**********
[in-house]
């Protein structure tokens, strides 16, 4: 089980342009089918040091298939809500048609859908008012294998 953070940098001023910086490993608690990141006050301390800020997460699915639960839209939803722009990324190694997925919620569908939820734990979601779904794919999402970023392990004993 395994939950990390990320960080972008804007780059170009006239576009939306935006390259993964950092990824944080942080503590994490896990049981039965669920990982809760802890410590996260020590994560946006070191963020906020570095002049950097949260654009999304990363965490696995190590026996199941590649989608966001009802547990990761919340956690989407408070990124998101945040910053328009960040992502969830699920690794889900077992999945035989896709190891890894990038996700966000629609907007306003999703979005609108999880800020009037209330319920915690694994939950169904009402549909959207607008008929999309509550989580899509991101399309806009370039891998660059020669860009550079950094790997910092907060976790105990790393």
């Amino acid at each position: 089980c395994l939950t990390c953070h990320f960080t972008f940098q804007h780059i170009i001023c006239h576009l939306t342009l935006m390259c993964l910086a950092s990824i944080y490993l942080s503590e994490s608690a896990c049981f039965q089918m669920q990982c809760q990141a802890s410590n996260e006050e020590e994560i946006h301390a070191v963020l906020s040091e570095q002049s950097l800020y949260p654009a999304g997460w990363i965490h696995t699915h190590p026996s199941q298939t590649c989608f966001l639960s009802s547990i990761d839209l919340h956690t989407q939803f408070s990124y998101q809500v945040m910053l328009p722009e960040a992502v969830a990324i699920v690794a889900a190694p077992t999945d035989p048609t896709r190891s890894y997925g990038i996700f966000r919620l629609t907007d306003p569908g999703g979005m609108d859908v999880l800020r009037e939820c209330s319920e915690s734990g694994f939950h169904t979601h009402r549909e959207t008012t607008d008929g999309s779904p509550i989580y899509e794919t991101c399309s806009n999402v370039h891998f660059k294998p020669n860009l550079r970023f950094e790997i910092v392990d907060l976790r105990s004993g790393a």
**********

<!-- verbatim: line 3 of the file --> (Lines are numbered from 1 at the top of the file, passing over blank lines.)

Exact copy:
């Amino acid at each position: 089980c395994l939950t990390c953070h990320f960080t972008f940098q804007h780059i170009i001023c006239h576009l939306t342009l935006m390259c993964l910086a950092s990824i944080y490993l942080s503590e994490s608690a896990c049981f039965q089918m669920q990982c809760q990141a802890s410590n996260e006050e020590e994560i946006h301390a070191v963020l906020s040091e570095q002049s950097l800020y949260p654009a999304g997460w990363i965490h696995t699915h190590p026996s199941q298939t590649c989608f966001l639960s009802s547990i990761d839209l919340h956690t989407q939803f408070s990124y998101q809500v945040m910053l328009p722009e960040a992502v969830a990324i699920v690794a889900a190694p077992t999945d035989p048609t896709r190891s890894y997925g990038i996700f966000r919620l629609t907007d306003p569908g999703g979005m609108d859908v999880l800020r009037e939820c209330s319920e915690s734990g694994f939950h169904t979601h009402r549909e959207t008012t607008d008929g999309s779904p509550i989580y899509e794919t991101c399309s806009n999402v370039h891998f660059k294998p020669n860009l550079r970023f950094e790997i910092v392990d907060l976790r105990s004993g790393a």